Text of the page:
Windows stand shattered on Tuesday at Hong Kong's Legislative Council, a day after protesters broke into the building and temporarily occupied council chambers. (PHOTO/CHINA DAILY)
Radical protesters in the Hong Kong Special Administrative Region have attracted a barrage of criticism and condemnation after they stormed and vandalized the city's legislative chamber on Monday night.
The central government and the Hong Kong community jointly denounced on Tuesday the violence and vandalism by masked protesters targeting Hong Kong's legislature and called for strict follow-up in accordance with the law.
The Hong Kong and Macao Affairs Office of the State Council issued a statement on Tuesday expressing its firm support for the Hong Kong SAR government and the police in upholding the rule of law and holding the lawbreakers accountable in accordance with law.
The Legislative Council was attacked on the day Hong Kong was celebrating its return to the motherland 22 years ago, the statement said. It said the attackers trampled the city's rule of law, disrupted Hong Kong's social order and damaged Hong Kong's fundamental interests.
"The violent behavior is in blatant defiance of the bottom line of 'one country, two systems'," the office's statement said.
The Liaison Office of the Central People's Government in the Hong Kong SAR said in a statement: "Such savage acts were an outright provocation and trampling of the city's rule of law, which has gravely sabotaged Hong Kong's social stability and cannot be tolerated."
That office also expressed its firm support for the SAR government in dealing with the violence in accordance with the law, safeguarding the rule of law and social order and maintaining the city's prosperity and stability in concert with sectors of the Hong Kong community.
The Ministry of Foreign Affairs and the Office of the Commissioner of the Ministry of Foreign Affairs in the Hong Kong SAR joined the condemnation of violent protesters and blasted the "double standard" of foreign governments for using human rights and freedom as an excuse to intervene in Hong Kong's internal affairs.
Responding to remarks by the United States, United Kingdom and the European Union on the violent protest, a statement from the office urged them to stop interfering in China's sovereignty and security and Hong Kong's prosperity and stability.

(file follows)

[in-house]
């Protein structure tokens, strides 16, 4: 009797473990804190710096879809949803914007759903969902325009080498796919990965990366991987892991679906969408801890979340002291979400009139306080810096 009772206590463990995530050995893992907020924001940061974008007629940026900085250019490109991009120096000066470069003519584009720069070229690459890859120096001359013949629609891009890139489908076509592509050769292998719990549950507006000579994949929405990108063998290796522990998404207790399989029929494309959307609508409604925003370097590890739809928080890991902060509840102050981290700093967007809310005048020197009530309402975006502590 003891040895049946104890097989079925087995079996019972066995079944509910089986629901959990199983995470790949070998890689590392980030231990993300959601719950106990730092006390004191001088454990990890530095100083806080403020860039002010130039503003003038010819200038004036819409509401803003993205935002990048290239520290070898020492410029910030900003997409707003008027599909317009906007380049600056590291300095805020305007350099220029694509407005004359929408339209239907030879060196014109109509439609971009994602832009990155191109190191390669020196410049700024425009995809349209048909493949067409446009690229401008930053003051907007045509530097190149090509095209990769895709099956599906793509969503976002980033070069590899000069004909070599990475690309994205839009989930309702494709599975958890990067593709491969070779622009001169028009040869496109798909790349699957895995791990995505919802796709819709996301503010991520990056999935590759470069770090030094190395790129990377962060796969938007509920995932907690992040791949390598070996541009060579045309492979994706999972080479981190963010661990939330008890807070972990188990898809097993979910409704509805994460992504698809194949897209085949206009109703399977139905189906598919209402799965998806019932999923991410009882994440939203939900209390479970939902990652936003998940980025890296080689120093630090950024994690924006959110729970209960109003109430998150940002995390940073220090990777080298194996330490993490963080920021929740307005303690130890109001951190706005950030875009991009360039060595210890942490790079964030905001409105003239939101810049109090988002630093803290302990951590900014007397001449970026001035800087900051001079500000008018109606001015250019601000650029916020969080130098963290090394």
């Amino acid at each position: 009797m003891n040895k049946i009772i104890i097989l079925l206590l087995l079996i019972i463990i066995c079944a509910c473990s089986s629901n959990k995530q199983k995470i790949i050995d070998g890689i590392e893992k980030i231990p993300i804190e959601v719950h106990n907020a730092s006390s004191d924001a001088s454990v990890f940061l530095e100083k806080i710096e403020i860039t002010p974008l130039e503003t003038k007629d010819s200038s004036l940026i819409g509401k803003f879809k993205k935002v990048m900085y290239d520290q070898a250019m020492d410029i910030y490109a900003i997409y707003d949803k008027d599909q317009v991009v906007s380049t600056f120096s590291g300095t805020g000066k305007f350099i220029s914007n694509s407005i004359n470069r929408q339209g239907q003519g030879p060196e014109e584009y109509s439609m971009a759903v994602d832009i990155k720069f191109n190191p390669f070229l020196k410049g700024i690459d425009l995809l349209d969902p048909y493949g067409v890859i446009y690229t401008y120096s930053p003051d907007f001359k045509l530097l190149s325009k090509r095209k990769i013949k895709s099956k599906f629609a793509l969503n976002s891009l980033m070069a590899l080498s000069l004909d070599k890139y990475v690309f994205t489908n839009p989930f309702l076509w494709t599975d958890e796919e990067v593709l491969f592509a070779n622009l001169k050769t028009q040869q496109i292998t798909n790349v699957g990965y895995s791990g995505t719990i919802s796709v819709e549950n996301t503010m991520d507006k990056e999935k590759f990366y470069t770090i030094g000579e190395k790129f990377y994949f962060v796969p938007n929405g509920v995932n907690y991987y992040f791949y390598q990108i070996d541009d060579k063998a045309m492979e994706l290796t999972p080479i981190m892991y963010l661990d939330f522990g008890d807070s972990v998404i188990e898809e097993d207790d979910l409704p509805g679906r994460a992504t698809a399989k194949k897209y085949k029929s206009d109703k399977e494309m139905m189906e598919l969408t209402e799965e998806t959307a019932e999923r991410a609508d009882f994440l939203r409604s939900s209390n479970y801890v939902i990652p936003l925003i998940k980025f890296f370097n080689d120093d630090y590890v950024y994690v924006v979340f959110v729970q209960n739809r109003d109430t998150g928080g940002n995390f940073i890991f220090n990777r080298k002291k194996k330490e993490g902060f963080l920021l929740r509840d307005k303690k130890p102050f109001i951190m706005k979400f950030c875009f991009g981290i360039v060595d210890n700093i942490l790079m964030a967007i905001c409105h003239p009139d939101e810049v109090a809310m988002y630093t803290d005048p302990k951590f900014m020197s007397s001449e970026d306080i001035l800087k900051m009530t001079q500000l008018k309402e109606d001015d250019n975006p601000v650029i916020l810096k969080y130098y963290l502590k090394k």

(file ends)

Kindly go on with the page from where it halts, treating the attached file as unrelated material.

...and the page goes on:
Deploring the "selective ignorance" of foreign governments, the office questioned foreign governments' hidden agenda for condoning violent criminals in the city.
Their attitude was in stark contrast to how similar, large protests have been handled in their own countries, the office said.
Legislative Council President Andrew Leung Kwan-yuen said many people from Hong Kong were saddened by the scenes of violence.
Leung, after inspecting the aftermath of the vandalism, said the council will cancel its remaining meetings before its summer recess in mid-July because of the time needed to repair the extensive damage.
The damage may cost taxpayers HK$50 million to HK$60 million ($6.4 million to $7.7 million) to repair, according to estimates of the council's Finance Committee chairman, Chan Kin-por.
In the wake of the violence, barrister and lawmaker Martin Liao Cheung-kong, together with some 20 lawmakers, accused the opposition camp of ignoring the acts of the violent protesters and blaming the SAR government instead.
Maggie Chan Man-ki, a Hong Kong deputy to the National People's Congress, accused the opposition of continuing to condone and encourage the violent behavior, which sends the wrong message to society.
Richard Cullen, an Australian visiting law professor at the University of Hong Kong, said: "This sort of behavior leaves a stain on Hong Kong's rule-of-law reputation. It is plainly not compatible with the rule of law."
Meeting with the media in the early hours of Tuesday, Chief Executive of the Hong Kong SAR Carrie Lam Cheng Yuet-ngor strongly condemned the extreme use of violence and vandalism.
She vowed to follow up, given that the violence has undermined the city's long-cherished value of the rule of law, one of Hong Kong's cornerstones.
"This is something that we should seriously condemn because nothing is more important than the rule of law in Hong Kong," Lam said.
The clashes escalated as masked protesters, demanding withdrawal of the extradition law amendment that had been suspended on June 15, broke into the legislative complex at around 9 pm on Monday.
They tore pictures of Legislative Council presidents off the wall, painted profane language on the wall and damaged the facility, including chairs and glass cabinets.
On the same day, a large number of demonstrators took to the street to march against the government's extradition bill in a relatively peaceful fashion.